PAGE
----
[Write On Wednesday] Got the Patter?

Last night my local writing group held a Reading Night. It was a wonderful thing.

For one thing the participants got to read their stories to an appreciative audience who simply wanted to have fun (as opposed to sending their story to an editor or a critique partner who is looking for things to reject).

And for another, there were some experienced performers in the group, who gave feedback and tips on the actual performance part of the reading. Invaluable stuff.

Reading your work is something you’ll be called upon to do as published author, so practice the skill (very different from writing!) as often as you can!

Last night’s reading prompted this, er prompt, because so many of the characters came alive when they had a distinctive voice, a distinctive patois. One story featured a rising politician, who used all the kinds of phrases you might expect of a rising sleazebag politician.

Another story featured a 1968 California Happening dude, who talked just like you would expect (expertly performed by a man who looked the right age to have been there.)

These stories, more than all the others, stuck with me because of the authenticity of the character’s voice. And that’s what I want you to practice this week.


The Prompt

Give Your Character A Distinctive Voice


  • Make your character have a job or a background with a specific set of jargon (for example: a stock broker would sound very different from a tuned-in, turned-on dude from 1968 Haight-Ashbury)
  • Get them into conversation with another character as soon as possible and see if you can keep their voices so distinct that you rarely have to write ‘he said’.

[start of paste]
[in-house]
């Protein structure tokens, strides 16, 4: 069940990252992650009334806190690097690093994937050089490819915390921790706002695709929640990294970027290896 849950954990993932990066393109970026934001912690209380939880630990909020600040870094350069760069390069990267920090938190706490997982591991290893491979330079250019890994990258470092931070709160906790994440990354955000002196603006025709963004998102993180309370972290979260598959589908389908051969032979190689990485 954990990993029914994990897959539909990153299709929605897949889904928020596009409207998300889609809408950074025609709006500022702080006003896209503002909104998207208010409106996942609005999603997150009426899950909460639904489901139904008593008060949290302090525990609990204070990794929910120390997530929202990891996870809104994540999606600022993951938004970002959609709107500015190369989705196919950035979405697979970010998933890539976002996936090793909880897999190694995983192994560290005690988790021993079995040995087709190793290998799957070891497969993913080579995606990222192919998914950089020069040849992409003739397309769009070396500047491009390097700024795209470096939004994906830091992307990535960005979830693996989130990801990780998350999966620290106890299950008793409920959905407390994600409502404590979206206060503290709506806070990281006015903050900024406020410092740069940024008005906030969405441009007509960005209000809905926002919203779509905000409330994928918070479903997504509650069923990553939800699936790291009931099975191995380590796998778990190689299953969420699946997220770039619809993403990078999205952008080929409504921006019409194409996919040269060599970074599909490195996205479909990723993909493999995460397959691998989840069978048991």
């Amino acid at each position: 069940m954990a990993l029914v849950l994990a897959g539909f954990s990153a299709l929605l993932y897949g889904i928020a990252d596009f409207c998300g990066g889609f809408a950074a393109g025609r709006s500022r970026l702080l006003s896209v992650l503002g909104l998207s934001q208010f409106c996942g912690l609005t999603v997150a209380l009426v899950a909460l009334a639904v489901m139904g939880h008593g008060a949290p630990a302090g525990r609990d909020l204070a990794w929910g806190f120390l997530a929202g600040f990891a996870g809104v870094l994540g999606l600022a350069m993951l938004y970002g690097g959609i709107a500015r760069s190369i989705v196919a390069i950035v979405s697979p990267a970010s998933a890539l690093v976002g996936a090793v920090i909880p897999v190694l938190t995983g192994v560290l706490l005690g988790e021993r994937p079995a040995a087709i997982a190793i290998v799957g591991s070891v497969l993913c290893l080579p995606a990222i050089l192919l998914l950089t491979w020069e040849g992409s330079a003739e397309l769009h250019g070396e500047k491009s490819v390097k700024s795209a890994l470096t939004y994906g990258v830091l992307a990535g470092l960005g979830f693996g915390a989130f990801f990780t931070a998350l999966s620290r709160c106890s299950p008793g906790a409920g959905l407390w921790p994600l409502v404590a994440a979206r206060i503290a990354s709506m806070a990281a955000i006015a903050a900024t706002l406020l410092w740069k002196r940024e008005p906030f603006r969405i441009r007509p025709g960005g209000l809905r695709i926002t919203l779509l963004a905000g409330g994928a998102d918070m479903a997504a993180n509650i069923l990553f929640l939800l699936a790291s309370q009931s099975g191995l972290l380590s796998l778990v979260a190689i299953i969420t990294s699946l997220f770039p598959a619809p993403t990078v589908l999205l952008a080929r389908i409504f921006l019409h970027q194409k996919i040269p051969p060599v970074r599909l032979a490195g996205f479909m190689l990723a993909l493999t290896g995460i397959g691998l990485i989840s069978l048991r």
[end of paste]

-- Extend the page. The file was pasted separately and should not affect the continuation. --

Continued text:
• Concentrate on the rhythms of speech and the special phrases or jargon your character might use.
  • How would your character deliver their lines? Tentatively? With lots of preamble? Stridently? Rather than using these adverbs, let your characters use words that capture the content of their character
  • If you need more inspiration watch a supercut of Robin Williams as the genie in Aladdin and try to capture that kind of vigor in the words you put in the characters’ mouths! (But set a timer, so you don’t end up disappearing down a YouTube rabbit hole…)

If you share you story somewhere (and here’s why you might not want to) post a link here so we can come and read it.

Leave a comment to let us know what you wrote about today, and how it went!

[Writing Prompt] Mess With Their Heads

Last week we concentrated on character desires. Giving your character a ‘need’ gives them something to fight for and your reader something to root for.

This week we’re going to explore ways to continue those stories and finish them off.

The Prompt

Create A Really Big Problem For Your Character

Take a character or situation you have written about before and write the story again. This time, bearing in mind your character’s need, do everything you can to derail that character’s progress. Make it big. Make it bad. Do things to your characters that make your reader gasp “How in the world is she ever going to get out of that?!”


  • Try not to worry too much about how you’re going to get your character out of trouble.
  • Do have an end in mind (i.e. know whether or not she’s going to get the guy and whether or not that is good news, given her character need).
  • Just for this story, don’t fret if you can’t transition neatly from ‘oh hell, it just all fell apart from her’ to ‘aha, and here’s how she reacts at the end’. Allow yourself to be sketchy. Don’t try to write deathless prose. Just hash out the events, concentrate on the emotions and worry about clean up later.